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Caffeine Content of Coffee Tea and Chocolate

Caffeine may well be America’s favorite and certainly it’s most accepted drug. According to the World Resources Institute, we consume 4.2 Kilograms of coffee and .3 kg of tea per capita annually. That’s just under 19 pounds of caffeine laden beverages for every man, woman, and child in this country. American’s aren’t even top of the list when it comes to coffee and tea consumption. We come in just under Portugal as the world’s 22nd highest consumer of coffee and we consume only 4% of the planet’s tea. Compared to India at 23% or China at 16%, you could say we haven’t yet warmed up to the idea of boiled leaves. Behind oil, coffee is the number one traded commodity on the planet. There are over 60 countries now exporting the heady beans to a world hungry, or perhaps thirsty, for brewed caffeine. Retail sales of coffee worldwide are peaking says The gourmet Coffee Project. The retail equivalent of over $50 billion in coffee is being funneled through the London and New York stock exchanges each year.

Needless to say, caffeine isn’t going anywhere any time soon. So what are we make of this metabolic stimulant? In large doses over extended periods of time, say, the entire two years of your graduate program, caffeine is known to cause serious adverse side effects such as irritability, anxiety, muscle twitching, respiratory alkalosis, headaches, and heart palpitations among others according to a 1983 article by James, JE and KP Stirling titled “Caffeine: A summary of some of the known and suspected deleterious effects of habitual use” in the British Journal of Addiction. The Esophageal center also reports that peptic ulcers, erosive esophagitis, and gastrointestinal reflux diseases can be directly attributed to the prolonged consumption of large amounts of caffeine.

Okay you say. I am not a drinker of large amounts of caffeine. I am not slurping a pot of coffee on my way out the door in the morning, quadruple lattes at lunch or 64 ounce containers of cola from the local corner store with my supper. Where do I stand? Is one or two cups too much? Should I be worried? It turns out, no. You should not be too worried. While it is true that each individual has their own tolerances, it is safe to say that your morning cappuccino might be doing you more good than you realized. 100 milligrams of caffeine, the equivalent of one 6 ounce cup of coffee or a 24 ounce mug of black tea, was shown to increase brain activity in the frontal lobes, the part of the brain “where part of the working memory network is located” says Tudor Raici, editor of World and Health News referring to a study performed by researchers at the Medical University in Innsbruck Austria. This means that test subjects were able to answers more questions quicker and with more accuracy when given a relatively small dose of caffeine. Other studies have shown that relatively light consumption of caffeine may reduce the risk of heart disease, aid in weight loss, increase sex drive, and boost memory retention.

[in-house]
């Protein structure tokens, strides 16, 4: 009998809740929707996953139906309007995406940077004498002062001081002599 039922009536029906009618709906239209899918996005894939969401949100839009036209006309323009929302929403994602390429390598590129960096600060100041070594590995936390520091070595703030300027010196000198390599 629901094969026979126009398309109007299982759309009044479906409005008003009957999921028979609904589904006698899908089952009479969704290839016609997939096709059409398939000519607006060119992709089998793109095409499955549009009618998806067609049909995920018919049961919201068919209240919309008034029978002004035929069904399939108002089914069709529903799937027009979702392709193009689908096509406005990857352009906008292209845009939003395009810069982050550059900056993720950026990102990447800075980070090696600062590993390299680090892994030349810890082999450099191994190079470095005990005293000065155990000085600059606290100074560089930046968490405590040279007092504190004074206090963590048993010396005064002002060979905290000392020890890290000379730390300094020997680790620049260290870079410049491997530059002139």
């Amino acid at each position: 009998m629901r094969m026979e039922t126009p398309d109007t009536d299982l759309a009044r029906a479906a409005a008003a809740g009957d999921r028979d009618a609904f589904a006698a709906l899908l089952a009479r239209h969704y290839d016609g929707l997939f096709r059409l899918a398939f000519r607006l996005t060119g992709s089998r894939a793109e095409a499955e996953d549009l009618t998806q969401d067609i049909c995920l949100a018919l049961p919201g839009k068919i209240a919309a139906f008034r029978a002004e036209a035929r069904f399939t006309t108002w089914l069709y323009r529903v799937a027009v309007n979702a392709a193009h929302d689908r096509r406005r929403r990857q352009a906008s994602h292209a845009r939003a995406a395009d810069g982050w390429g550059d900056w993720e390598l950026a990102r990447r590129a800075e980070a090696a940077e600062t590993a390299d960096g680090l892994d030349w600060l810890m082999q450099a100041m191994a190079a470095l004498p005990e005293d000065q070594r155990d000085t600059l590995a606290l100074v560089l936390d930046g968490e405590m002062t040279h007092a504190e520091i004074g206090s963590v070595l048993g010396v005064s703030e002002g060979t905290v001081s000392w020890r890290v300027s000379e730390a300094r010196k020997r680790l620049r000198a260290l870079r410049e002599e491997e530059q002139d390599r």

So what is a reasonable amount of caffeine? According to Morning Addition’s Allison Aubry the news for us coffee and soda lovers, those of us lured from our beds by the promise of caffeine, is a little bit dismal. The average adult only needs 6-8 ounces of coffee, one and a half Red Bull energy drinks, half a shot of espresso, or a little under a liter of cola. On the other hand if you are a tea lover (which I am as well), you are free to drink upwards of 40 ounces of black or 20 ounces of green. On a fantastic note, you can eat three quarters of a pound of milk chocolate or 24 ounces of dark and still be under the 100 milligram mark. You know, if that’s something that appeals to you.

Caffeine can be very addictive. Withdrawal symptoms include headache, nausea, fatigue, irritability, trouble sleeping, and lack of focus. Since caffeine tolerance is very easy to build, especially in individuals who consume more than 200 milligrams per day. It is easy to find yourself unwilling or unable to give up your favorite caffeinated beverage. If you are like me, one cup 8 ounces does not make. I tend to drink all four cups that my French press coffee maker provides me each morning. What’s a girl to do if she wants to wean herself slowly from the grip of caffeine? You can start slowly, perhaps switching from lightly roasted beans to more dark robust varieties. The longer a coffee bean is roasted the less caffeine it retains. The same is true for tea, the darker the leaf the less caffeine. Crank it up a notch and you can replace one or two cups a day with decaf coffee or an herbal tea such as mint, chamomile, rooibos, or ginger. Many soft drink manufacturers are beginning to make low-caf or caffeine free versions of their most popular drinks. And of course, you could always start drinking more water.

As in most areas of our lives, moderation is the key to good health. Just about everything can be good, or perhaps neutral, for you if consumed in moderation. A chocolate truffle once or twice a week is a treat, ten of them every night will leave you with a closet full of clothes that don’t fit. A drink with friends after work can be lovely and sociable, a bottle of scotch every night will most likely have wishing you had stuck to an after dinner cup of coco. You can say the same about caffeine, go ahead and enjoy your latte every couple of days. You deserve it. As for me, I think believe I may go pull out that box of African Red Bush tea I saw crammed into the back of my pantry.